Dense Breasts on Mammogram? Don’t Be Afraid

The first thing to know is that if you’ve been told that you have dense breast tissue, you are in good company. Approximately 40-50% of women in the U.S., aged 40-74, fall into that category.

But what does the word “dense” really mean?


On a mammogram, non-dense breast tissue appears gray and transparent. Dense breast tissue appears as a solid white area on a mammogram, which makes it difficult to see through. Dense breast tissue makes it more difficult to interpret a mammogram since cancer and dense breast tissue both appear white on a mammogram. Very dense breasts may increase the risk that cancer won’t be detected on a mammogram. Still, having dense breasts does not mean you have a tumor or that you will get breast cancer. For the majority of women, it primarily means patients and their physicians will need to take some additional care and consideration in future screenings.


Breast density is determined by the radiologist who reads your mammogram. Breasts are measured in four categories of denseness, one being compromised almost entirely of fatty tissue and four being extremely dense.

At Southtowns Radiology, we use VolparaDensity, a software to more accurately categorize breast density into the four categories defined by the American College of Radiology. This computer algorithm calculates breast density automatically based on your mammogram scan. The advantage is that you will always get the most consistent picture of your breast density, with no possible variations from one doctor to the next. Knowing what category your breast density falls into helps determine what additional screening options are best for you.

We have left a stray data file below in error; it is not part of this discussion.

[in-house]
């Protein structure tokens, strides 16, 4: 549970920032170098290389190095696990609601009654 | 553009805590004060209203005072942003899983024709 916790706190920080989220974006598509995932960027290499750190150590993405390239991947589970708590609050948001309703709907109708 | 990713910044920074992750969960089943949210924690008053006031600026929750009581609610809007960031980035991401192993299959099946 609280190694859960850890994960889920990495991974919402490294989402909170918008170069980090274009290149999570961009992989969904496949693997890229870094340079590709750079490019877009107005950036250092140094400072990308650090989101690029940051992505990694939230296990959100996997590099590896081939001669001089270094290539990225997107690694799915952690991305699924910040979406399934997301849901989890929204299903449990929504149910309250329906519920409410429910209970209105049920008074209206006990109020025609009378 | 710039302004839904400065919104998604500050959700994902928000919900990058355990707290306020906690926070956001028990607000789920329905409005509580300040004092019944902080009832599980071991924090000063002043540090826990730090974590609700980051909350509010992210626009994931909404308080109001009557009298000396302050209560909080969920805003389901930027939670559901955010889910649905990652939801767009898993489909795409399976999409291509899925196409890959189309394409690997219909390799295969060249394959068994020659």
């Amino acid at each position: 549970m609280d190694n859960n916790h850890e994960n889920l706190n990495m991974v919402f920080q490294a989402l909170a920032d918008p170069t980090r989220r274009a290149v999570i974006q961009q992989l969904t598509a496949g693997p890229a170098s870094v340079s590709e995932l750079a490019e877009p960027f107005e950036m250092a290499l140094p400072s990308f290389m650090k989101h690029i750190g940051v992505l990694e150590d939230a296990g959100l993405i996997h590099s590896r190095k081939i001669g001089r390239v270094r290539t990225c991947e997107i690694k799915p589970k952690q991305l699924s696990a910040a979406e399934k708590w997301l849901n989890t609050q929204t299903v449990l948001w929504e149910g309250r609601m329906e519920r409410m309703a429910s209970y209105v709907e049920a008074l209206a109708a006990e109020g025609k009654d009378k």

3D mammography is especially recommended for women with dense breasts, however, multiple studies have found that it detects 41% more invasive cancers in women of all breast tissue types. Southtowns Radiology recommends that women with both dense or with fatty breast tissue consider 3D mammography for their screening exam.

For patients with dense breast tissue, we recommend the addition of a breast ultrasound to your annual screening regiment. An ultrasound uses sound waves to travel through the breast tissue and unlike a mammogram it is not limited by breast density. There is no radiation, it is essentially pain-free and serves as a useful tool if used in conjunction with a mammogram. If having an ultrasound will reassure you that you’ve done everything you can to screen for breast cancer then ask your ordering doctor to order you a breast ultrasound in addition to your screening mammogram.

In conclusion, knowing what dense breast tissue means can help women understand and take advantage of the variety of screening methods available. Knowledge is protection.

At Southtowns Radiology, our highly trained technologists take pride in offering the best imaging along with the best possible experience for every patient they care for. Schedule your mammogram today.

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